- 2016 Elections
- 2016 Lunch Debates
- Special Reports
- Maps & Data
- Dear Abby
- Games & Puzzles
- Events & Exhibits
- Food & Drink
- Arts & Music
- Movies & TV
College Park, Md. - Given the option, UConn coach Geno Auriemma would prefer to have a full complement of players on the road against the No. 8 team in the country.
As it turned out, seven healthy and very talented athletes were plenty good enough for the defending national champions.
Breanna Stewart scored 26 points, and top-ranked UConn showed its depth and quickness in a 72-55 victory over Maryland on Friday night.
The short-handed Huskies (3-0) used a 13-2 run early in the second half to take a 56-45 lead, and Maryland (2-1) never got closer than nine points. The Terrapins were limited to 17 points over the final 20 minutes on 8-for-26 shooting.
UConn was without two of its best players, preseason All-American Kaleena Mosqueda-Lewis and sophomore forward Morgan Tuck. Mosqueda-Lewis injured her elbow against Stanford, and Tuck is expected to miss at least a month after undergoing right knee surgery Tuesday.
Stewart and the fleet-footed backcourt duo of Bria Hartley and Moriah Jefferson made up for the absence of the two stars, and it didn't matter that UConn center Stefanie Dolson picked up her fourth foul with 16:11 remaining.
"We played through a lot of stuff," Auriemma said. "If I had my druthers, I'd rather have 10 healthy players than seven, but tonight, the seven that we had for the most part played great."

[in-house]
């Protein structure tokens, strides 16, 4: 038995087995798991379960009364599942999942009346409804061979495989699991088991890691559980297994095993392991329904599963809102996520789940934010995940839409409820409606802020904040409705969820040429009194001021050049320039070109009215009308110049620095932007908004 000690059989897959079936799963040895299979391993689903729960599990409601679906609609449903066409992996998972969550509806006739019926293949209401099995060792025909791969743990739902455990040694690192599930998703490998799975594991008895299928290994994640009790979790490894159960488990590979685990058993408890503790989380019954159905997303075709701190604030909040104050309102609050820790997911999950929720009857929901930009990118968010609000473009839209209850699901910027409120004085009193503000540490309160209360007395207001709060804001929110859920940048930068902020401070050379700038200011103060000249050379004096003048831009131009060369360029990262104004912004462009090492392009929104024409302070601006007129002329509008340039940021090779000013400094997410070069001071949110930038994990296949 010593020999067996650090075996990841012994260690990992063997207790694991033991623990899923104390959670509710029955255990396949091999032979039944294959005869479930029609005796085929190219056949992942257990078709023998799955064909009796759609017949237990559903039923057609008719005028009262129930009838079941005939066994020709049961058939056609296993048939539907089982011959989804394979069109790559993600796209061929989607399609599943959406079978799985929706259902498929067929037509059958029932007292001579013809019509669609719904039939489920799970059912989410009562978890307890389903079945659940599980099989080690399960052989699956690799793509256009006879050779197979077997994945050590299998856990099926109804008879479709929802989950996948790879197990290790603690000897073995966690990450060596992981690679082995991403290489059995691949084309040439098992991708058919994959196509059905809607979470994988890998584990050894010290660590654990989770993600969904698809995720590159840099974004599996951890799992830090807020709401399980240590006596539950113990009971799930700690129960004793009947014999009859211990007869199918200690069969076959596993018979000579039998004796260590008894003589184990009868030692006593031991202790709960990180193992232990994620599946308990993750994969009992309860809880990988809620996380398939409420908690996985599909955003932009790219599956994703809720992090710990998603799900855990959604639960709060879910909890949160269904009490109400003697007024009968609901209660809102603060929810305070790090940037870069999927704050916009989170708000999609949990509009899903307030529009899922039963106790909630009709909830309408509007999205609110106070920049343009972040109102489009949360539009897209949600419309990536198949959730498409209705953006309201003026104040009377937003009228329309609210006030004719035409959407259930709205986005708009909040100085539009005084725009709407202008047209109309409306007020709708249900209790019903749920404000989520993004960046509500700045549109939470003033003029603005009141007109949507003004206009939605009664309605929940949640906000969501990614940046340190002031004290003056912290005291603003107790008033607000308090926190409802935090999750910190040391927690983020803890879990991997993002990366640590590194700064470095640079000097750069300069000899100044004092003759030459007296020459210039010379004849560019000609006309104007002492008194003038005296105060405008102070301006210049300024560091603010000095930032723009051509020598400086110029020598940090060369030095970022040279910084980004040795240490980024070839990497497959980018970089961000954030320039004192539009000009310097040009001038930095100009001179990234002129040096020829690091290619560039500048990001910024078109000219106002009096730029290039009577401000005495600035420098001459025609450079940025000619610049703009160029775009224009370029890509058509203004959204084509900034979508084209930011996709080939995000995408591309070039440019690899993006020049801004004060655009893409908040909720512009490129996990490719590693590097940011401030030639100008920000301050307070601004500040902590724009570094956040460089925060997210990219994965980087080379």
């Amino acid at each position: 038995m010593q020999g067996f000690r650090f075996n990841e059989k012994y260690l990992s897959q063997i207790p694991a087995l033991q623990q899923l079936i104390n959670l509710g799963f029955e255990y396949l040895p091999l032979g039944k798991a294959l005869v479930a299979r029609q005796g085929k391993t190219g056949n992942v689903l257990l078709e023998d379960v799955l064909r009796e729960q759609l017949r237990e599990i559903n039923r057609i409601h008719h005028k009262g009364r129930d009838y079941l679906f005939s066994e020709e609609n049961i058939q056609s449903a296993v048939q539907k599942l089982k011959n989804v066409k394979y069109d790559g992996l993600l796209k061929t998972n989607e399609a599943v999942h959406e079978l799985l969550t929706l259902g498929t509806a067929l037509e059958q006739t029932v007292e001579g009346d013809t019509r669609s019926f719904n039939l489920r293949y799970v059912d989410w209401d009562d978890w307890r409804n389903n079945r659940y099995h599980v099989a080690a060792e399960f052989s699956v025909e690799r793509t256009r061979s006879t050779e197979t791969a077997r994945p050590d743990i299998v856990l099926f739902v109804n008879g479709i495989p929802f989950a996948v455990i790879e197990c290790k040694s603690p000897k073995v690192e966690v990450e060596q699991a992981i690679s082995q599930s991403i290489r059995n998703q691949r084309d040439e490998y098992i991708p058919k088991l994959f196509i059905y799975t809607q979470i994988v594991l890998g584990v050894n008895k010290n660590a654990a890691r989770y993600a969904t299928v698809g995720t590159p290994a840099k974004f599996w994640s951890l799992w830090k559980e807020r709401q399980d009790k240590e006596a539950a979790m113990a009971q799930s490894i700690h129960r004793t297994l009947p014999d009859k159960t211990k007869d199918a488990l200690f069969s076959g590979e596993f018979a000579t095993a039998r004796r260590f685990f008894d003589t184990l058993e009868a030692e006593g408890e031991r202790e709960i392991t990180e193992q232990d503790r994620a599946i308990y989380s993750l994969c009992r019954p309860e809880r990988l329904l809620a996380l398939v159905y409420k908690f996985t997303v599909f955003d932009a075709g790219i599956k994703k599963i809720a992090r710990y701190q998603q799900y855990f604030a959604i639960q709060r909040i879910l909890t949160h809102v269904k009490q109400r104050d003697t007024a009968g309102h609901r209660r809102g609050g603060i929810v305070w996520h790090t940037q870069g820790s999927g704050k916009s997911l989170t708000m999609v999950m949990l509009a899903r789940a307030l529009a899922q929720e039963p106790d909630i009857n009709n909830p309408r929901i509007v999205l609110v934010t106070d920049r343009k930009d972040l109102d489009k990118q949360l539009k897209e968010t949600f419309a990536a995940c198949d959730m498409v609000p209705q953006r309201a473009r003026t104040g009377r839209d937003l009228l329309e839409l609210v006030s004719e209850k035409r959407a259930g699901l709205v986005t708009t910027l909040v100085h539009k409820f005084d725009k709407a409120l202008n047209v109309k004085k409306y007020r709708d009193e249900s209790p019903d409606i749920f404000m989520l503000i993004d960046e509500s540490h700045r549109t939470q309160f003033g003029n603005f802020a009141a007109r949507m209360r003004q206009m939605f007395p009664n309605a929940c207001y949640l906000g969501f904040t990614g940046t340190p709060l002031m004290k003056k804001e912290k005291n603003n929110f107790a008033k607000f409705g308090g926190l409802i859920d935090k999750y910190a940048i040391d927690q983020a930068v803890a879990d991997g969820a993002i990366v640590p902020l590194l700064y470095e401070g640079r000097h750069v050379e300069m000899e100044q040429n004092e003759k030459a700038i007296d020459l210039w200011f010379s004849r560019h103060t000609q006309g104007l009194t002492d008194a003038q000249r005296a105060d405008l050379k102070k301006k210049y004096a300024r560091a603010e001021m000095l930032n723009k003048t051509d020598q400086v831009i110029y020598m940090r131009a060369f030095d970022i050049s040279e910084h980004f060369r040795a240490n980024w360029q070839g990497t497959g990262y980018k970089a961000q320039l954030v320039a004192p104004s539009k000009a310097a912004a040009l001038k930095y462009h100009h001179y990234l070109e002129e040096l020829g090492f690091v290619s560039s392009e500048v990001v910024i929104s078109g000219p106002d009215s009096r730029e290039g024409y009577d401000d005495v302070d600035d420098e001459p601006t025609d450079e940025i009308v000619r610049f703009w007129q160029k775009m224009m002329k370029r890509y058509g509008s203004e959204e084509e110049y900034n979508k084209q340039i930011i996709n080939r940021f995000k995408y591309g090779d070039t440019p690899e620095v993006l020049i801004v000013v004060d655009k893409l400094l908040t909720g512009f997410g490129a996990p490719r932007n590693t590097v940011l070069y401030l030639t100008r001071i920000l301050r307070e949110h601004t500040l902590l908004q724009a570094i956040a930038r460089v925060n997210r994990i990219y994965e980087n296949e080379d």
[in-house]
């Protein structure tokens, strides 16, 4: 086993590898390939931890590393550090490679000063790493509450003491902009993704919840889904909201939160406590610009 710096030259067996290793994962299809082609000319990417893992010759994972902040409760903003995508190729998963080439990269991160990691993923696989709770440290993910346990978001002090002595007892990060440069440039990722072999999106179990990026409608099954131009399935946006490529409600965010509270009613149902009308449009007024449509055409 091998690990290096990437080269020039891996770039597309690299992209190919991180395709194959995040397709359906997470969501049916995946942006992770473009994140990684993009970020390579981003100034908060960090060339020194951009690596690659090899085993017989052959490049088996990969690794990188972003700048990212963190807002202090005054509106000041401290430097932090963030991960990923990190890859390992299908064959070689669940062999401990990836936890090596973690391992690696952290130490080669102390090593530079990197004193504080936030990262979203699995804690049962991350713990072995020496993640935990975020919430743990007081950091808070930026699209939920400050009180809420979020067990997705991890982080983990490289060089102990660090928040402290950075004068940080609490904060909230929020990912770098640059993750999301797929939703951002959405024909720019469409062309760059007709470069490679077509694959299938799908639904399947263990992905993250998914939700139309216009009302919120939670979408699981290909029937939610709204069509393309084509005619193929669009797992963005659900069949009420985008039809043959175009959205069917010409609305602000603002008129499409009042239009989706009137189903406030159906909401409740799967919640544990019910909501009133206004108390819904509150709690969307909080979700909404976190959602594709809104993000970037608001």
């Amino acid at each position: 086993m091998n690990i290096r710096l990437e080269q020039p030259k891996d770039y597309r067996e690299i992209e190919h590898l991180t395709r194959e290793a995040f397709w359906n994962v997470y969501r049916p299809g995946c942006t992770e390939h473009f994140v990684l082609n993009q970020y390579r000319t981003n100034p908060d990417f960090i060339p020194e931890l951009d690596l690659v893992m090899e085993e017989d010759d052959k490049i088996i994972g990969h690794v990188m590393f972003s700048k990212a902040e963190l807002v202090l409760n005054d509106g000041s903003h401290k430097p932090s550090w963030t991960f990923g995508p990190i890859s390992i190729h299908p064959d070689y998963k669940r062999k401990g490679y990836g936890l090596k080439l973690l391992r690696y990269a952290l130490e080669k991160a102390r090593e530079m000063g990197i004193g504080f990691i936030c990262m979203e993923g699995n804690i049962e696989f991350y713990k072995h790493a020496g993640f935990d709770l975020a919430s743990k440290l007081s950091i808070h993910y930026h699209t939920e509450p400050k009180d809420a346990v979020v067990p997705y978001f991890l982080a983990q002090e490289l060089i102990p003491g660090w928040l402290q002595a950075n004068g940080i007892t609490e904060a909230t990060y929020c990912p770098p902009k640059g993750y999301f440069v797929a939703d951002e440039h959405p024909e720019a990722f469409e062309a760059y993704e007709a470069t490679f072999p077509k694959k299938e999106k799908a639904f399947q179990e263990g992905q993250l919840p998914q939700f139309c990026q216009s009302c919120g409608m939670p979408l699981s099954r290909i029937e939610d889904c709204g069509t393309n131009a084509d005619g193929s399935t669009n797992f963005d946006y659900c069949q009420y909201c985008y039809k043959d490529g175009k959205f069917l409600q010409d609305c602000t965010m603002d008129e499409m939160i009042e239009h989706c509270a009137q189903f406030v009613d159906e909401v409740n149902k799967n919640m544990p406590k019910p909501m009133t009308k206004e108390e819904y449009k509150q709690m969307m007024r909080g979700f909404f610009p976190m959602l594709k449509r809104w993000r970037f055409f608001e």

Jefferson had 15 points and four assists, and Hartley contributed 10 points and six assists. Just as important, the Huskies finished with only six turnovers.
"Even when we have heavy adversity, we're still playing Connecticut basketball and we're going to come out and get a win," Stewart said.
Alyssa Thomas had 20 points and 14 rebounds for the Terrapins, who lost to UConn twice last season - on the road and in the NCAA tournament.
"Obviously a missed opportunity for us, but they're the defending champions for a reason," Terrapins coach Brenda Frese said.
It was UConn's second win over a Top 10 team in a five-day span. The Huskies breezed past No. 3 Stanford by 19 points on Monday.
Maryland certainly isn't the first team to be overwhelmed by UConn's talent, even when the Huskies are missing a couple of players.
"I said this all along: They went from nine All-Americans to seven," Frese said. "If they lose a couple more, Geno might have to coach like the rest of us."
Although the Huskies fought foul trouble and had the potential to tire in the second half with a reduced roster, they actually improved as the game went along.
"I thought defensively, we were just a little bit better," Auriemma said. "For us to hold a team like Maryland to 17 points in a half, that says a lot about how we competed on the defensive end.
The game was tied at 43 before Stewart scored off her own miss, -Dolson made two straight baskets and Jefferson sank a layup. Thomas ended the run with a jumper, but two free throws by Stewart and a 3-pointer by Brianna Banks gave the Huskies a comfortable 11-point cushion.
Banks twisted her left ankle late in the first half but returned to score seven of her nine points after halftime.
Connecticut has won 49 consecutive games in November and improved to 36-9 against teams in the Top 10 since the start of the 2008-09 season. The Huskies will next face No. 13 Penn State on the road Sunday.
Stewart scored 19 points in the first half to stake Connecticut to a 44-38 lead. Thomas had a double-double before the break, scoring 14 with 10 rebounds.
Over the first nine minutes, there were four ties and nine lead changes. Thomas and Stewart traded baskets in the early-going, accounting for all the points in a 7-7 tie.
The Huskies created some separation with an 8-0 run for a 23-17 lead. Thomas answered hit two straight jumpers, and Maryland closed to 30-29 before Stewart nailed a 3-pointer to keep UConn in front.
"We had no answer for Stewart," Frese said.
Maryland went ahead 36-35 while Stewart was on the bench, but the Huskies closed the half with six straight points.